Tempers can run high when an aging relative falls into a crisis and different family members have varying opinions. Generally, disagreements about money—who is in charge of it and how it will be used—and housing—should our parents stay at home or move—are the two most common family arguments.

But don't despair! There are strategies to effectively communicate and provide care and support for your loved one during a stressful situation. Use the following steps to reduce family conflict and improve communication.

5 steps for care planning as a family

1. Hit the pause button

Making a decision impulsively or when you are feeling emotionally charged can backfire. When possible, stop and take some time.

You can always say, "I need a minute, a day, or a week to think things through."

However, it's essential to schedule a time to revisit the issue so all family members know that you aren't just avoiding the discussion. The follow-up can be a phone call, email, or (if possible) a family meeting. All family members must be included. Leaving someone out will only lead to resentment and additional communication and relationship problems.

2. Create a cheat sheet

Everyone in the family, including the older relative, should make a list of the symptoms or problems that they have observed. You can do this prior to your meeting or together as a family.

Remove your feelings or hypotheses about the problems and just list the facts. For example, "Mom is losing weight. Mom is falling a lot at home. Mom is not taking her medication." If you focus on symptoms and remove yourself from the equation, you are less likely to start blaming others and causing more family strife.

3. Write a mission statement

State what you want for your parent. Do not include an outcome or who is responsible. For example, "I want Mom to be safe." Not, "I want her to be safe at home, or in a senior living facility."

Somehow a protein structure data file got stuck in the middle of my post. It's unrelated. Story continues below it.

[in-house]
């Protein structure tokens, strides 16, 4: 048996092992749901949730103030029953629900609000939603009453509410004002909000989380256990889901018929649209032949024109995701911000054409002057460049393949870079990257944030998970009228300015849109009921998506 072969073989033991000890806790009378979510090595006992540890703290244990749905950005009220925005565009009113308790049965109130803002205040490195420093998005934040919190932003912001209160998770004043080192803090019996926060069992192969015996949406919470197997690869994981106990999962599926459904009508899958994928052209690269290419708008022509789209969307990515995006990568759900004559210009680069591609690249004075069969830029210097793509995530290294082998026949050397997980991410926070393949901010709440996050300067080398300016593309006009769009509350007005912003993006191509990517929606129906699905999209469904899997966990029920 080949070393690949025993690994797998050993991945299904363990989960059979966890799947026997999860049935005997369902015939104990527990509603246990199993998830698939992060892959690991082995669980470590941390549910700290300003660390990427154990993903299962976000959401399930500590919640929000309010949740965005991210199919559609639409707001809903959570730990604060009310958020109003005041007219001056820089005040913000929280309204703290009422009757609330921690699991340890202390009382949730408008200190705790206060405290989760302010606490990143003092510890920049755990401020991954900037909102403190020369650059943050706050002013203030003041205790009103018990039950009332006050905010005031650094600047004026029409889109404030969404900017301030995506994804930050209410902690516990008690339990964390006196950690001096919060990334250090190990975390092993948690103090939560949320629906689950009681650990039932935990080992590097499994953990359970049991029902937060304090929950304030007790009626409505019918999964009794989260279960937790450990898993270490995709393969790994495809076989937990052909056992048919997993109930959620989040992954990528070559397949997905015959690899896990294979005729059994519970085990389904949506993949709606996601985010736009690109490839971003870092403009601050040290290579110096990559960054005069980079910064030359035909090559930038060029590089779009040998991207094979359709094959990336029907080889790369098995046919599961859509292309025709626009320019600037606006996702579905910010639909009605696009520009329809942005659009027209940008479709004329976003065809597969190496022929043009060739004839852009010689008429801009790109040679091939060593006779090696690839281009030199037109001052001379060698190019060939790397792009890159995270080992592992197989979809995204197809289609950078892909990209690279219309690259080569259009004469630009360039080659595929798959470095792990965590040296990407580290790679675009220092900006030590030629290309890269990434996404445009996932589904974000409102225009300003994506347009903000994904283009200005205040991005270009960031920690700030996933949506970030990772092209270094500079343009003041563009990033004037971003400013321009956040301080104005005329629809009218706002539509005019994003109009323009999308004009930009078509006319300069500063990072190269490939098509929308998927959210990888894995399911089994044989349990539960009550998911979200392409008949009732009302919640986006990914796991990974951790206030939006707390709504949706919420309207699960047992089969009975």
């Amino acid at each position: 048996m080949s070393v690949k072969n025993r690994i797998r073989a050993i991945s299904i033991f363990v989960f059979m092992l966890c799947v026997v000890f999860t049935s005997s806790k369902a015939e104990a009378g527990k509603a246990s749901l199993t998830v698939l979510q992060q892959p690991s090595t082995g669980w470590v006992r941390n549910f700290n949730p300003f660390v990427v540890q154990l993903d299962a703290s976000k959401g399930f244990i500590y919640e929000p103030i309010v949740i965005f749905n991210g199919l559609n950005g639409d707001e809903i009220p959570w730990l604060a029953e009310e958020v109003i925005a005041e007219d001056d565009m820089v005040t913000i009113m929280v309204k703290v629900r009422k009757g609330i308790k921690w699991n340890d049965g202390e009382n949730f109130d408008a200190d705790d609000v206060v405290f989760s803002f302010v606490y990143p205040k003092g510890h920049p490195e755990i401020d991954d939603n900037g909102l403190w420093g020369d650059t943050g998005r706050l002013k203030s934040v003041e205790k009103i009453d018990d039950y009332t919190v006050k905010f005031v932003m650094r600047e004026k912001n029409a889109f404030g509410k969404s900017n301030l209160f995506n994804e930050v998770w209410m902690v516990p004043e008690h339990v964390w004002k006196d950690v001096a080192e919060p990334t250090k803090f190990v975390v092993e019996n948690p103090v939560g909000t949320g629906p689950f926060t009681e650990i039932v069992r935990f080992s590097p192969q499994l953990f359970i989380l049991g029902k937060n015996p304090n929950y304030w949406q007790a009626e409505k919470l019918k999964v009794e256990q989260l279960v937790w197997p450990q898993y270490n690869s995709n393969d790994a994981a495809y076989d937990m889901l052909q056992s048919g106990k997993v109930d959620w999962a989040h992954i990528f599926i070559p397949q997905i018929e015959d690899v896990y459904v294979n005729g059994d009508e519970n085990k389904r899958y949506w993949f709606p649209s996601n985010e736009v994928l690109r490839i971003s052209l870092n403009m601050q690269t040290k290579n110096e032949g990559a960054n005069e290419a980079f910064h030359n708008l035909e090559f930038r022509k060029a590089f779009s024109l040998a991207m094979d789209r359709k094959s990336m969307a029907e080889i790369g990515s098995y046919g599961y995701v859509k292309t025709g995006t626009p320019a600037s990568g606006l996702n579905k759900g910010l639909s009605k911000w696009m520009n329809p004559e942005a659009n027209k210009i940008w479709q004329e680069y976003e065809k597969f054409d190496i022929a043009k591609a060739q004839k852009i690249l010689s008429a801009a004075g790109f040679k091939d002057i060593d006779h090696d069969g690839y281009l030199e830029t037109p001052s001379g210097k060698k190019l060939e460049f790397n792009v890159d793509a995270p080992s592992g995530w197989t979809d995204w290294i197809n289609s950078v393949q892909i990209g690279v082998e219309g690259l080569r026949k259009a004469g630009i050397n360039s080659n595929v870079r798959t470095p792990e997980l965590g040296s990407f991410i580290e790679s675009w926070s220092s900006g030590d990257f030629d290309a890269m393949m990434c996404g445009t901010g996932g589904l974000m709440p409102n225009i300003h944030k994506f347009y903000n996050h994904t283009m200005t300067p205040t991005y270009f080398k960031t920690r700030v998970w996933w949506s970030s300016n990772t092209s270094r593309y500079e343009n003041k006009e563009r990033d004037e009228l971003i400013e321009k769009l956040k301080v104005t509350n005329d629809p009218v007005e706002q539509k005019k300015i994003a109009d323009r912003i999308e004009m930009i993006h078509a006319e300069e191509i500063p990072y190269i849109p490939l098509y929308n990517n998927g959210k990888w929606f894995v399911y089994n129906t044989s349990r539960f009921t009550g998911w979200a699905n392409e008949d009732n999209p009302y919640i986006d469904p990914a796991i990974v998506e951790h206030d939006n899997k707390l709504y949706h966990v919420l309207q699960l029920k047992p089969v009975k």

In this way, the family discovers that they share a common mission, which can help to defuse conflict and align everyone's objectives. Yes, there may be differences of opinion on HOW to meet that goal, but usually all family members are focused on the safety and happiness of their loved one.

When tempers flare, return to the family mission statement to realign and refocus.

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4. List the possible solutions for each symptom

Don't forget to list every solution available before deciding which one is right for your loved one.

5. Do the research and set a time to follow up

Each family member will volunteer to research a solution. Notice that I wrote volunteer. People don't want to feel like they're being told what to do. Care planning works best if each team member chooses what they'll take on.

Make sure to include the older relative in the entire process. After all, it's their life and they should be the team captain if possible! At the follow-up meeting, everyone will share what they've learned and the family can now look at which options may work best. If necessary, the family can create another cheat sheet to determine who will take on which responsibility to implement the plan.

Your cheat sheet might look something like this:

Care Plan Cheat Sheet
Weight lossFamily brings mealsPlan meal schedule
Order mealsSusan to compare prices
Hire in-home careJeff to research agencies
Move to residenceTodd to research options
FallsInstall equipment/make adaptationsTodd to research/install
Hire in-home careJeff to research agencies
Personal medical alert systemSusan to look up companies
Move to senior livingTodd to research options

In the end, you'll likely be faced with some family members who don't want to participate. Those who do engage must focus on the mission statement and remind themselves why they are doing this. Try not to resent those who won't help by continuing to be someone who will.